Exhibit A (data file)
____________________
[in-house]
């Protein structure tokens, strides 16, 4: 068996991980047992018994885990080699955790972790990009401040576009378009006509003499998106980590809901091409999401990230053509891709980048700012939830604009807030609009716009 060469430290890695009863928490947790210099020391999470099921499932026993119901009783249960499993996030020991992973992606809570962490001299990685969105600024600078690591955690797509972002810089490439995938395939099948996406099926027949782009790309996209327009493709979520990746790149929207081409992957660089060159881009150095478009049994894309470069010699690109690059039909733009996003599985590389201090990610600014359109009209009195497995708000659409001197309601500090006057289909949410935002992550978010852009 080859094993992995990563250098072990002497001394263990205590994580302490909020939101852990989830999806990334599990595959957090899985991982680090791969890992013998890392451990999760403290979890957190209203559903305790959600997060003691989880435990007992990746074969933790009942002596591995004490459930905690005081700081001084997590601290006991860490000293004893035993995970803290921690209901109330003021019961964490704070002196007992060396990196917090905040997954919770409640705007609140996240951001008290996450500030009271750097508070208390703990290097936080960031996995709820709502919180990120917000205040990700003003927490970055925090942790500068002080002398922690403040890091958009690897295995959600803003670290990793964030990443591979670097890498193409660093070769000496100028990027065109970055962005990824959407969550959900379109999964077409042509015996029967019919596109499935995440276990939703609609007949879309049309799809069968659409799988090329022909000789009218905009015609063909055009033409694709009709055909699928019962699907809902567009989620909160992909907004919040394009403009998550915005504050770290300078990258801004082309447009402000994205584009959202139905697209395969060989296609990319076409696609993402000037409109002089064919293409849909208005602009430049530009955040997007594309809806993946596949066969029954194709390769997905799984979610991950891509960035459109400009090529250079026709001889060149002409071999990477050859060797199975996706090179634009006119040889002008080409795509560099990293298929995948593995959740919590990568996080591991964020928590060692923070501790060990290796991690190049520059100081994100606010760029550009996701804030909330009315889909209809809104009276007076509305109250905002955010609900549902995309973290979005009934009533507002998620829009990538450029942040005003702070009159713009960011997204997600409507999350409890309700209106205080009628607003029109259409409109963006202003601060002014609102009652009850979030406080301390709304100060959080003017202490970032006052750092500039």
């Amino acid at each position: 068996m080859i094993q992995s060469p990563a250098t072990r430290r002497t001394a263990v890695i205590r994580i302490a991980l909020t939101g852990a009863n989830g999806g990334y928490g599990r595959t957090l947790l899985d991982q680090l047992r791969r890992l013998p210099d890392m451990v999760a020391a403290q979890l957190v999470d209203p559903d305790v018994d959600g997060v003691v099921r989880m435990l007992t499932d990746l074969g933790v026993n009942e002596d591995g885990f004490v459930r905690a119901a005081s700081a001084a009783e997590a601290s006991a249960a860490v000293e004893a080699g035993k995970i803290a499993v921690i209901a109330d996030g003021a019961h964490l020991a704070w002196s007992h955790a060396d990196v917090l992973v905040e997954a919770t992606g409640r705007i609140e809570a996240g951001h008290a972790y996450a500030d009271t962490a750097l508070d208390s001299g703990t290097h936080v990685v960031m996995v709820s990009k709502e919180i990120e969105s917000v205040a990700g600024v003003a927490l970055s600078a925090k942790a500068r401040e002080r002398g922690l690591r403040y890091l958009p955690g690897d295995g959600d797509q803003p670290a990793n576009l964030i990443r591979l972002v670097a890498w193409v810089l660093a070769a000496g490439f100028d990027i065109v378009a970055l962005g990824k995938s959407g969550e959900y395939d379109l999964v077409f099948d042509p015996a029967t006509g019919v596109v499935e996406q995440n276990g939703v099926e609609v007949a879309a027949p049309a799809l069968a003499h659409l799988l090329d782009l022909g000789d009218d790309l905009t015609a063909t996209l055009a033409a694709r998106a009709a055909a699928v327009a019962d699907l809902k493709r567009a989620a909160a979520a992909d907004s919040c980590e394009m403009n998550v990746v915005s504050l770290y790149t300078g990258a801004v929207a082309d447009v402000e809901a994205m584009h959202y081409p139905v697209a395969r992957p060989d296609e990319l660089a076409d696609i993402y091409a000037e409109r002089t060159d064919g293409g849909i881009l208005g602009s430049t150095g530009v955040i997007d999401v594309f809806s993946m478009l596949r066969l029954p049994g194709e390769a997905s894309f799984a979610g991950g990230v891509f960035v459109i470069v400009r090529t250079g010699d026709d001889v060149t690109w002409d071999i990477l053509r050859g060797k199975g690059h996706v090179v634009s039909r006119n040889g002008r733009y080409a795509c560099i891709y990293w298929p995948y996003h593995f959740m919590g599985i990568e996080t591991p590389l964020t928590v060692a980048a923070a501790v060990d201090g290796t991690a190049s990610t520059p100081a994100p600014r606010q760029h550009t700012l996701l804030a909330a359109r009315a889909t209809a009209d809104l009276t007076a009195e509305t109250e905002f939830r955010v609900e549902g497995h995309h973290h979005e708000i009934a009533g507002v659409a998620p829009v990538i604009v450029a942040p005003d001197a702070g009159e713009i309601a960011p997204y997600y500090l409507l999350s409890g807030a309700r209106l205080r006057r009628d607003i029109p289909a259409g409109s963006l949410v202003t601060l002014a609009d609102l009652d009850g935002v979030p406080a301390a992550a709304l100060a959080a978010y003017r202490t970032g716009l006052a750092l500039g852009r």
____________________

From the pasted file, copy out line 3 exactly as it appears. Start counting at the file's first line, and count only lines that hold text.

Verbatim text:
């Amino acid at each position: 068996m080859i094993q992995s060469p990563a250098t072990r430290r002497t001394a263990v890695i205590r994580i302490a991980l909020t939101g852990a009863n989830g999806g990334y928490g599990r595959t957090l947790l899985d991982q680090l047992r791969r890992l013998p210099d890392m451990v999760a020391a403290q979890l957190v999470d209203p559903d305790v018994d959600g997060v003691v099921r989880m435990l007992t499932d990746l074969g933790v026993n009942e002596d591995g885990f004490v459930r905690a119901a005081s700081a001084a009783e997590a601290s006991a249960a860490v000293e004893a080699g035993k995970i803290a499993v921690i209901a109330d996030g003021a019961h964490l020991a704070w002196s007992h955790a060396d990196v917090l992973v905040e997954a919770t992606g409640r705007i609140e809570a996240g951001h008290a972790y996450a500030d009271t962490a750097l508070d208390s001299g703990t290097h936080v990685v960031m996995v709820s990009k709502e919180i990120e969105s917000v205040a990700g600024v003003a927490l970055s600078a925090k942790a500068r401040e002080r002398g922690l690591r403040y890091l958009p955690g690897d295995g959600d797509q803003p670290a990793n576009l964030i990443r591979l972002v670097a890498w193409v810089l660093a070769a000496g490439f100028d990027i065109v378009a970055l962005g990824k995938s959407g969550e959900y395939d379109l999964v077409f099948d042509p015996a029967t006509g019919v596109v499935e996406q995440n276990g939703v099926e609609v007949a879309a027949p049309a799809l069968a003499h659409l799988l090329d782009l022909g000789d009218d790309l905009t015609a063909t996209l055009a033409a694709r998106a009709a055909a699928v327009a019962d699907l809902k493709r567009a989620a909160a979520a992909d907004s919040c980590e394009m403009n998550v990746v915005s504050l770290y790149t300078g990258a801004v929207a082309d447009v402000e809901a994205m584009h959202y081409p139905v697209a395969r992957p060989d296609e990319l660089a076409d696609i993402y091409a000037e409109r002089t060159d064919g293409g849909i881009l208005g602009s430049t150095g530009v955040i997007d999401v594309f809806s993946m478009l596949r066969l029954p049994g194709e390769a997905s894309f799984a979610g991950g990230v891509f960035v459109i470069v400009r090529t250079g010699d026709d001889v060149t690109w002409d071999i990477l053509r050859g060797k199975g690059h996706v090179v634009s039909r006119n040889g002008r733009y080409a795509c560099i891709y990293w298929p995948y996003h593995f959740m919590g599985i990568e996080t591991p590389l964020t928590v060692a980048a923070a501790v060990d201090g290796t991690a190049s990610t520059p100081a994100p600014r606010q760029h550009t700012l996701l804030a909330a359109r009315a889909t209809a009209d809104l009276t007076a009195e509305t109250e905002f939830r955010v609900e549902g497995h995309h973290h979005e708000i009934a009533g507002v659409a998620p829009v990538i604009v450029a942040p005003d001197a702070g009159e713009i309601a960011p997204y997600y500090l409507l999350s409890g807030a309700r209106l205080r006057r009628d607003i029109p289909a259409g409109s963006l949410v202003t601060l002014a609009d609102l009652d009850g935002v979030p406080a301390a992550a709304l100060a959080a978010y003017r202490t970032g716009l006052a750092l500039g852009r």